Andalucian funnel web spider

Friday, August 3rd, 2007

Clive and Sue of wildside holidays and the iberianture forum have written another gruesomely entertaining account this time on the delights of the Andalucian funnel web spider, apparently the only protected spider in the EU., and which is found at various sites in Andalucia. Clive and Sue warn us:

“Be cautious if you are moving logs, rocks etc and see a sheet like web. If provoked these spiders will rear up in a threatening manner and can even give an audible hiss. A famous close relative is the Australian funnel-web (Atrax robustus), whose bite can be fatal. Macrothele calpeiana venom is mild in comparison giving localized but painful swelling.” Read

See also The dangers of oleander

Spanish mantis

Wednesday, July 25th, 2007

Sue of wildsideholidays has some great photos and information on the cone-head mantis and praying mantis in Spain here on the iberianatureforum

Black flies in the Ebro

Sunday, July 22nd, 2007

My Tortosí friends have been complaining about these for several years now. The images of the bites I’ve seen on TV are nasty. We’re actually dealing with two species from Africa Simulium intermedium and Simulium ornatum On occasions, farmers with orchards along the River Ebro have had great difficulty harvesting their crops

Black flies in Catalonia

Spain hit by plague of blood-sucking black flies

Dale Fuchs in Madrid Monday June 25, 2007 The Guardian

A plague of black flies has prompted authorities in north-eastern Spain to issue warnings on TV and fliers advising people to cover up and avoid riverside areas in the early morning and dusk.
The insect has been quickly breeding – and sucking blood – along the rivers and reservoirs of Catalonia and Aragon, causing alarm in small towns.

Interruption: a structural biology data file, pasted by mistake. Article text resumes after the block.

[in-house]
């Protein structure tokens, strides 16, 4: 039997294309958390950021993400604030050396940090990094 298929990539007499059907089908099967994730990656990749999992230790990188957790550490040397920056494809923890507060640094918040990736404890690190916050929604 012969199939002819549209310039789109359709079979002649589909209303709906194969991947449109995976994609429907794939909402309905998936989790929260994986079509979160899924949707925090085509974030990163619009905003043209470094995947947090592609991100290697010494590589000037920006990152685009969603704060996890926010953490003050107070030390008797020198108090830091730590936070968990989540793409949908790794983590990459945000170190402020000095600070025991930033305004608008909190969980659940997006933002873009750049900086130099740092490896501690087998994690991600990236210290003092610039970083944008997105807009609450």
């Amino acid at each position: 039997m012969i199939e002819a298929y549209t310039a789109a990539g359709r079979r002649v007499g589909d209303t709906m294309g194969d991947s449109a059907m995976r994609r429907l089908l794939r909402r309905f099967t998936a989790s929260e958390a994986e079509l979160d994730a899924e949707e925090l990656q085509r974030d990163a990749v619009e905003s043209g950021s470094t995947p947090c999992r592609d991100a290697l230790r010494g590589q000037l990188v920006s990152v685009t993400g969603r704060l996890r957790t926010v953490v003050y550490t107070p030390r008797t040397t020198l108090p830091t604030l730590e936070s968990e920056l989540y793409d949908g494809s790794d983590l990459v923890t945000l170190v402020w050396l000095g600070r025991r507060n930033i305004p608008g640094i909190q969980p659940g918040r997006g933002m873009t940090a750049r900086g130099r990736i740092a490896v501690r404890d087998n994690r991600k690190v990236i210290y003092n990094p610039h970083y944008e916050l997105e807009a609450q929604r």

Only two to three millimetres long, the fly is much smaller and harder to spot than most mosquitoes, but its voracious bite sent more than 2,000 people to hospital last year in Catalonia alone. Its vigorous jaw, which releases a cocktail of chemicals, can produce allergic reactions.

“If the mosquito is a neurosurgeon that bites with a probe, the black fly is a butcher that scratches the skin and makes you bleed,” Raul Escosa, member of an Ebro river environmental board, told El Pais.
“We had to take my 18-year-old daughter to the dermatologist and the allergist because she had a dozen swellings of eight to 10 centimetres,” said Jesus Llop, a town council member in the town of Mequinenza.

The black fly, an umbrella term for several Simulium species, was first detected in the region in 1997, and it has been making its annoying presence increasingly felt. Unlike the mosquito, it breeds in clean river water. Regional experts believe the current outbreak stems from improvements in water quality and new irrigation channels, which created a new habitat.

The insect injects an anaesthetic, an anti-clotting agent and a vasodilator into the skin of its host, who belatedly notices the damage after the fly has moved on. In Switzerland an attacking swarm reportedly killed a calf.

Insects in Sierra de Grazalema

Wednesday, February 21st, 2007

Some more lovely photos by Clive and Sue who run guided walking tours in the Sierra de Grazalema. They note “The scolia flavifrons are most interesting (male on the left, female to the right). These wasps parasitize rhino beetle larvae.. ” Below thread lacewing (nemoptera bipennis) -check out the head close-up in second photo which as Clive points out is amazing- looks to me like its wearing headphones, and, far right blue bee Xylocopa violacea